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Eldridge v. Gordon Brothers Group, L.L.C.

United States Court of Appeals, First Circuit

July 13, 2017

DAVID KAY ELDRIDGE; RAY ELDRIDGE, JR.; D. CHRIS ELDRIDGE, as trustee, not individually, of the C. Eldridge GST Trust; PATRICIA K. SAMMONS, as trustee, not individually, of the P.K. Sammons 1994 Trust; K'S MERCHANDISE MART, INC., Plaintiffs, Appellants,
v.
GORDON BROTHERS GROUP, L.L.C.; WILLIAM WEINSTEIN; FRANK MORTON, Defendants, Appellees.

         APPEALS FROM THE UNITED STATES DISTRICT COURT FOR THE DISTRICT OF MASSACHUSETTS [Hon. Douglas P. Woodlock, U.S. District Judge]

          Thomas E. Patterson, with whom Kristi L. Browne and The Patterson Law Firm, LLC were on brief, for appellants.

          Theresa A. Foudy, with whom Turner P. Smith, Curtis, Mallet-Prevost, Colt & Mosle LLP, Richard M. Zielinski, Peter D. Bilowz, and Goulston & Storrs PC were on brief, for appellees.

          Before Torruella, Thompson, and Kayatta, Circuit Judges.

          THOMPSON, Circuit Judge.

         PREFACE

         Today's case involves a moderately complex business dispute, rich with issues. On one side is plaintiff K's Merchandise Mart, Inc., which we call "Old K's" (for reasons that will soon become clear).[1] On the other side is defendant Gordon Brothers Group, L.L.C., which we call "Gordon, " along with two of its executives, defendants William Weinstein and Frank Morton. Old K's challenges orders by the district judge granting defendants summary judgment and requiring it to pay them $35, 000 in sanctions. After studying the briefs, the record, and the applicable law, we affirm the summary-judgment rulings but vacate the sanctions order and remand for reconsideration of the sanctions matter, assuming defendants still wish to pursue it.

         BACKGROUND

         Consistent with the summary-judgment standard, we set out the essential facts in the light most complimentary to Old K's position, see Collazo-Rosado v. Univ. of P.R., 765 F.3d 86, 89, 92 (1st Cir. 2014) - even though the "facts, " as accepted for summary-judgment purposes, may not be the actual facts if the case went to trial.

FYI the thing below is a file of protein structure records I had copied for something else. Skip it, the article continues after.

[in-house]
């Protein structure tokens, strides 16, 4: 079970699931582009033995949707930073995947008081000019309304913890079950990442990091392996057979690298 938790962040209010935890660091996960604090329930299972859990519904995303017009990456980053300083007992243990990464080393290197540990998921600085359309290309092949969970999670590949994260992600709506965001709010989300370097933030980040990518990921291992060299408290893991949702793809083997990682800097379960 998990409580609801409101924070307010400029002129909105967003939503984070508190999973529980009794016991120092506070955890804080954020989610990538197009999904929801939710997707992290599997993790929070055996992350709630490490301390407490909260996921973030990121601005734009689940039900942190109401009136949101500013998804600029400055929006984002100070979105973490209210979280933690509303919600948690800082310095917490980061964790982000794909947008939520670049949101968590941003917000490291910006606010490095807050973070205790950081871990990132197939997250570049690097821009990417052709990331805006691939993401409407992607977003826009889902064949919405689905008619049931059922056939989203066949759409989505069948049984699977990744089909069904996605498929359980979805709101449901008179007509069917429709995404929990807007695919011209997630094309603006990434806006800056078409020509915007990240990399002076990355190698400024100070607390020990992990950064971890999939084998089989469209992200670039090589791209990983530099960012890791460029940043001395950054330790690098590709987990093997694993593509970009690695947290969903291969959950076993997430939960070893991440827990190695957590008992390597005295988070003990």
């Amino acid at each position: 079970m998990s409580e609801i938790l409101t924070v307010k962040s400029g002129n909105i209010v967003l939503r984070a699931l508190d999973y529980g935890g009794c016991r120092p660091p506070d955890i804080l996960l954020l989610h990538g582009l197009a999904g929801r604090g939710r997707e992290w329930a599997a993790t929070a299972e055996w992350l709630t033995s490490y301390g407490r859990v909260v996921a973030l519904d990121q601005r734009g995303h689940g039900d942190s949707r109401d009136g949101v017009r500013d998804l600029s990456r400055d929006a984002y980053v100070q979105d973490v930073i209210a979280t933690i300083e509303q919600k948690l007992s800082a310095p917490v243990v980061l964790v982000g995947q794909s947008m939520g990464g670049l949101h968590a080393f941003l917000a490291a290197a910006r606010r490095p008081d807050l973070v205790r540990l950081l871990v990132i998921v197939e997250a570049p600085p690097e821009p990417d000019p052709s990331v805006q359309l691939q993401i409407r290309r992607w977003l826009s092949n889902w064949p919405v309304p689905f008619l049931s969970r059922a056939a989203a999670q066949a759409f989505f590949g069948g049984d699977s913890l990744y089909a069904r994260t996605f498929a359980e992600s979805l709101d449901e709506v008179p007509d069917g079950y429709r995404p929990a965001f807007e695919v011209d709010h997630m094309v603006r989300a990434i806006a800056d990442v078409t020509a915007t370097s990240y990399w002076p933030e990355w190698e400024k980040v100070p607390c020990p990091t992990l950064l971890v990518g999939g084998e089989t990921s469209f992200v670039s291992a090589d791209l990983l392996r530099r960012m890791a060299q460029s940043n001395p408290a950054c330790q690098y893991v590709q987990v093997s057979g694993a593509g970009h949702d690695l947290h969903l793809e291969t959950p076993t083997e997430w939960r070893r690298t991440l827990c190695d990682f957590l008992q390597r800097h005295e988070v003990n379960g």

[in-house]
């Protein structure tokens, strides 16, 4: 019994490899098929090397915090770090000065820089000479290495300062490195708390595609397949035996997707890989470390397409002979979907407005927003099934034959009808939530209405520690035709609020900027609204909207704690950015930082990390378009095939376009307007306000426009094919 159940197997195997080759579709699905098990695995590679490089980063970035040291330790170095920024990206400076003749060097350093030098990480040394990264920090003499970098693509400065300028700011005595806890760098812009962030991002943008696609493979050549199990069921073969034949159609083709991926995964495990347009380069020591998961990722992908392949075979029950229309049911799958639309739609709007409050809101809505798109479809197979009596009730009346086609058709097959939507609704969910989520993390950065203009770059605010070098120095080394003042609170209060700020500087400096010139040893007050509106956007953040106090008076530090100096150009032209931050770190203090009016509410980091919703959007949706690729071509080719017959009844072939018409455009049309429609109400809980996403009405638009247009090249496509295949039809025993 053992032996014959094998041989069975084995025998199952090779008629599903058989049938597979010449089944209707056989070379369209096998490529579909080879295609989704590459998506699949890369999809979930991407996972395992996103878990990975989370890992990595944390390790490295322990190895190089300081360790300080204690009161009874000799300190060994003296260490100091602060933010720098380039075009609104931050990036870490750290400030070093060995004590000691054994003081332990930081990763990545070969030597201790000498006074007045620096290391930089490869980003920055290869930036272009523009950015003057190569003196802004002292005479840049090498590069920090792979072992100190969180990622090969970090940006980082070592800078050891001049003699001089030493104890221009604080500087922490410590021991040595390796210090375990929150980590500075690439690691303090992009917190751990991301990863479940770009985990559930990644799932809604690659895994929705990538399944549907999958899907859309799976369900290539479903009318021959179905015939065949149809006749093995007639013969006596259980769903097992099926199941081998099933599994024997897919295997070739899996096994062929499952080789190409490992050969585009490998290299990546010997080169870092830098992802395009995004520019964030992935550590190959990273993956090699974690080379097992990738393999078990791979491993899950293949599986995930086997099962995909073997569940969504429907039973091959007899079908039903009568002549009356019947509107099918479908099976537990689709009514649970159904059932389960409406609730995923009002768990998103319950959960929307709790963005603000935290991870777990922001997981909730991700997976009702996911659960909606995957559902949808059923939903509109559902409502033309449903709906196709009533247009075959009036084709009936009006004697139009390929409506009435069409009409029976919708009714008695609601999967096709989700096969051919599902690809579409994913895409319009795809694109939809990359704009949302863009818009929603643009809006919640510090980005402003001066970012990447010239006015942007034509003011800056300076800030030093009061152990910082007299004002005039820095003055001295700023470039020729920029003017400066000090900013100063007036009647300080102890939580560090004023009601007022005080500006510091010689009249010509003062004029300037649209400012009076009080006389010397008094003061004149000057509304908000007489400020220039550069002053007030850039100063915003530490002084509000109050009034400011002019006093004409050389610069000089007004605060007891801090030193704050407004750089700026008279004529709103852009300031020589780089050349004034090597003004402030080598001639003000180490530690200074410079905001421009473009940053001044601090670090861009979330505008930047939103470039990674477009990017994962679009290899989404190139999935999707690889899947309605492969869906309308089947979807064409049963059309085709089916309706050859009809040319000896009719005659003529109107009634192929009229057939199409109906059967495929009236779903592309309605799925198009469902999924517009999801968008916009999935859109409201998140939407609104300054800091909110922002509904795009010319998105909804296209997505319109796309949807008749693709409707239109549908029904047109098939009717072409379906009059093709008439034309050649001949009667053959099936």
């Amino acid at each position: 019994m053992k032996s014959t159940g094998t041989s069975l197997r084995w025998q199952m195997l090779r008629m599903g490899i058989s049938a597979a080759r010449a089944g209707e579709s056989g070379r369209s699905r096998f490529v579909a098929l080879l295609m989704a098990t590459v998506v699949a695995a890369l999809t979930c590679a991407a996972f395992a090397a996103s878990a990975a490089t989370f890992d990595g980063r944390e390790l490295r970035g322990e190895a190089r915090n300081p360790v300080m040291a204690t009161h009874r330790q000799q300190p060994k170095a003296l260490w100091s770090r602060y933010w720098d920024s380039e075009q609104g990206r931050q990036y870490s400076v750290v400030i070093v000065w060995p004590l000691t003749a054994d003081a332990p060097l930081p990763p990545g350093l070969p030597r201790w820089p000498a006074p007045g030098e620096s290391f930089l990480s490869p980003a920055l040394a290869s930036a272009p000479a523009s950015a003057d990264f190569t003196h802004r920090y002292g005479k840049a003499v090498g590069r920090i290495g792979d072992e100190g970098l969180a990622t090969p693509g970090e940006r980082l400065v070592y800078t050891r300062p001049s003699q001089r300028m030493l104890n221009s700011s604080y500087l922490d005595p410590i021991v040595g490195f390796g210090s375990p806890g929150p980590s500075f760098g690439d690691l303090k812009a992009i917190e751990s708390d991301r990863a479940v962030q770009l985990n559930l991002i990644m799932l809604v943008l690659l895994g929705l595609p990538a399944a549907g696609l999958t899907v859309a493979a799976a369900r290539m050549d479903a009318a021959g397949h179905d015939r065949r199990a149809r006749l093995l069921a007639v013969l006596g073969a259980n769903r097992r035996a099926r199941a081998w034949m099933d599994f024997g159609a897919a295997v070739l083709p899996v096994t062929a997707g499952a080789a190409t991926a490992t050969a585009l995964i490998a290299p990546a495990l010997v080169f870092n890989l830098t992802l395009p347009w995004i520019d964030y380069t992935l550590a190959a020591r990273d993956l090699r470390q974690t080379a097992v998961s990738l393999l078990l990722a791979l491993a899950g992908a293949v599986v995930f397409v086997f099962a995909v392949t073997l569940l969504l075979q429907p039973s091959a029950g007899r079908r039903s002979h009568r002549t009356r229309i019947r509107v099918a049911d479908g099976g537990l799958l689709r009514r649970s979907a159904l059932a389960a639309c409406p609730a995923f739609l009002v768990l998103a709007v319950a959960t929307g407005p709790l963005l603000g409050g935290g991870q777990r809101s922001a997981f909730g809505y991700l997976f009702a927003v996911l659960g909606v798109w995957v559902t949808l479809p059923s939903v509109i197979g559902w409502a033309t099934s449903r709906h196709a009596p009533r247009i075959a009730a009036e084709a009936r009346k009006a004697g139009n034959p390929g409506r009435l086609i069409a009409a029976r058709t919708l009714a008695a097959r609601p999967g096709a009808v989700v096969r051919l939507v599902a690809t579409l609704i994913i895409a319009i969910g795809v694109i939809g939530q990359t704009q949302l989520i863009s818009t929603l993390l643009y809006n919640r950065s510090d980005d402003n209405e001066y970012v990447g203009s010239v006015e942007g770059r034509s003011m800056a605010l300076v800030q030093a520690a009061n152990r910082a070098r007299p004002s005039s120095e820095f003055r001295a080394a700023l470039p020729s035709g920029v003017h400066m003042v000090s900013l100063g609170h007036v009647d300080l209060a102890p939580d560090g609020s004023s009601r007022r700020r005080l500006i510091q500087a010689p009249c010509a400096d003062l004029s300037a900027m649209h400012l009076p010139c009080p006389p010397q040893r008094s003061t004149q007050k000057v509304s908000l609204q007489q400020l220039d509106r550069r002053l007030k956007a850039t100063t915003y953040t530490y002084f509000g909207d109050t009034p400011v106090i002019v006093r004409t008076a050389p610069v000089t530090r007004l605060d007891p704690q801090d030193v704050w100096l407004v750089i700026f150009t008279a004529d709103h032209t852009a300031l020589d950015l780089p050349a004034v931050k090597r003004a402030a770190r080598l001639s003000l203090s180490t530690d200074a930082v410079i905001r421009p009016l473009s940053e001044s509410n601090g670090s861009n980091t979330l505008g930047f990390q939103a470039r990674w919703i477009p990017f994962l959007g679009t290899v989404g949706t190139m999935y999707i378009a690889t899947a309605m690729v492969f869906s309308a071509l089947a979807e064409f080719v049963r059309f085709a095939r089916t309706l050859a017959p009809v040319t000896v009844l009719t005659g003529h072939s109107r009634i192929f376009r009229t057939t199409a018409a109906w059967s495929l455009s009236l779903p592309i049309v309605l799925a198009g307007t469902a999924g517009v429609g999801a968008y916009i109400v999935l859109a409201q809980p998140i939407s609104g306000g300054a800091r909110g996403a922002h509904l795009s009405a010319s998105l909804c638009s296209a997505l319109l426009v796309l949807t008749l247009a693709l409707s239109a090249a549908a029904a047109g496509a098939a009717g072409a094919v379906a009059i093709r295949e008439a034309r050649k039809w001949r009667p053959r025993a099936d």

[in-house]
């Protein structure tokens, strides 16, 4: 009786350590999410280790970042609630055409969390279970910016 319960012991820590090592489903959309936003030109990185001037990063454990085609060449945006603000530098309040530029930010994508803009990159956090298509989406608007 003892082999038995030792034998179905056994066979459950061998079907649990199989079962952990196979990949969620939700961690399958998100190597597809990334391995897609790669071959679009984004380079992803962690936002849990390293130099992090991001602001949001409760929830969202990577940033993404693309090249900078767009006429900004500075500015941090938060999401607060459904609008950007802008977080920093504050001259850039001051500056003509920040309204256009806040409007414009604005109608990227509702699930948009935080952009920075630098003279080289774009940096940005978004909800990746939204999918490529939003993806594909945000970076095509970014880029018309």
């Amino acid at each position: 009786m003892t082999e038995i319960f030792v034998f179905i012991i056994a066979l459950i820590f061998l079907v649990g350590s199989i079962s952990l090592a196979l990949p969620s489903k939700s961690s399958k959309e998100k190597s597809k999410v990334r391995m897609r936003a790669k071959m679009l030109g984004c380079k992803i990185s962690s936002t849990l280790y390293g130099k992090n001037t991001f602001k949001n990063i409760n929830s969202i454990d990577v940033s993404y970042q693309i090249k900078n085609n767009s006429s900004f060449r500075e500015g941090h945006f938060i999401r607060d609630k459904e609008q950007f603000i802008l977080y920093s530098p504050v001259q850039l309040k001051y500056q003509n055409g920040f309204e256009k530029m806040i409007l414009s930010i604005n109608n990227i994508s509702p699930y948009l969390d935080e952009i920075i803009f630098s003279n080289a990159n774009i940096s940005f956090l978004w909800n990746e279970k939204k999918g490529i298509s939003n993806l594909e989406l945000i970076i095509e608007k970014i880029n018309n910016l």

Old K's Precarious Financial Position

         Founded by David Kay Eldridge in 1957, Old K's sold clothing, appliances, sporting goods, jewelry, furniture, and other merchandise from retail stores in Illinois, Indiana, Iowa, Florida, Kansas, Kentucky, and Missouri. And Old K's saw many years of success. But by the early to mid-2000s, competition with ginormous retailers like Target, Wal-Mart, Best Buy, and Toys "R" Us caused Old K's financial distress - the company, for example, suffered a net loss of $1.8 million in 2004.

         Faced with mounting losses, Old K's hired the investment firm William Blair & Co ("Blair") sometime in 2005 to help sell the company before the end of the year. Blair explained that because Old K's was "unlikely" to find a buyer, "liquidation" was the "most logical" way to go.[2] Blair later hooked Old K's up with Gordon, a company known nationwide for its expertise in retail liquidations. Old K's hired Gordon in July 2005 to "provide preliminary advice and consultation to [Old K's] in connection with a possible orderly liquidation of [Old K's] 'big box' format stores" and to "develop a plan for the disposition of all inventory in the [s]tores with reference to the optimal timing of a 'store closing' or similar themed sale." Eldridge, Old K's president, would later testify that the reason Old K's retained Gordon was to get "different viewpoints and evaluate" Old K's "options" in case Old K's "decide[d] . . . to liquidate."

         Asked to analyze the liquidation value of Old K's merchandise and real estate, Gordon offered to buy Old K's in August 2005 for about $25 million. Convinced that Old K's was worth much more, Old K's rejected the offer and asked Gordon to finish its "[r]eal [e]state appraisal and inventory liquidation" analysis - adding that if liquidation ended up being the way to go, Old K's would do the liquidation itself before accepting an offer like the one Gordon had floated. But unfortunately for Old K's, its business continued hemorrhaging money in the months following Gordon's offer, posting losses of between $3.2 and $6.7 million for the fiscal year ending January 2006.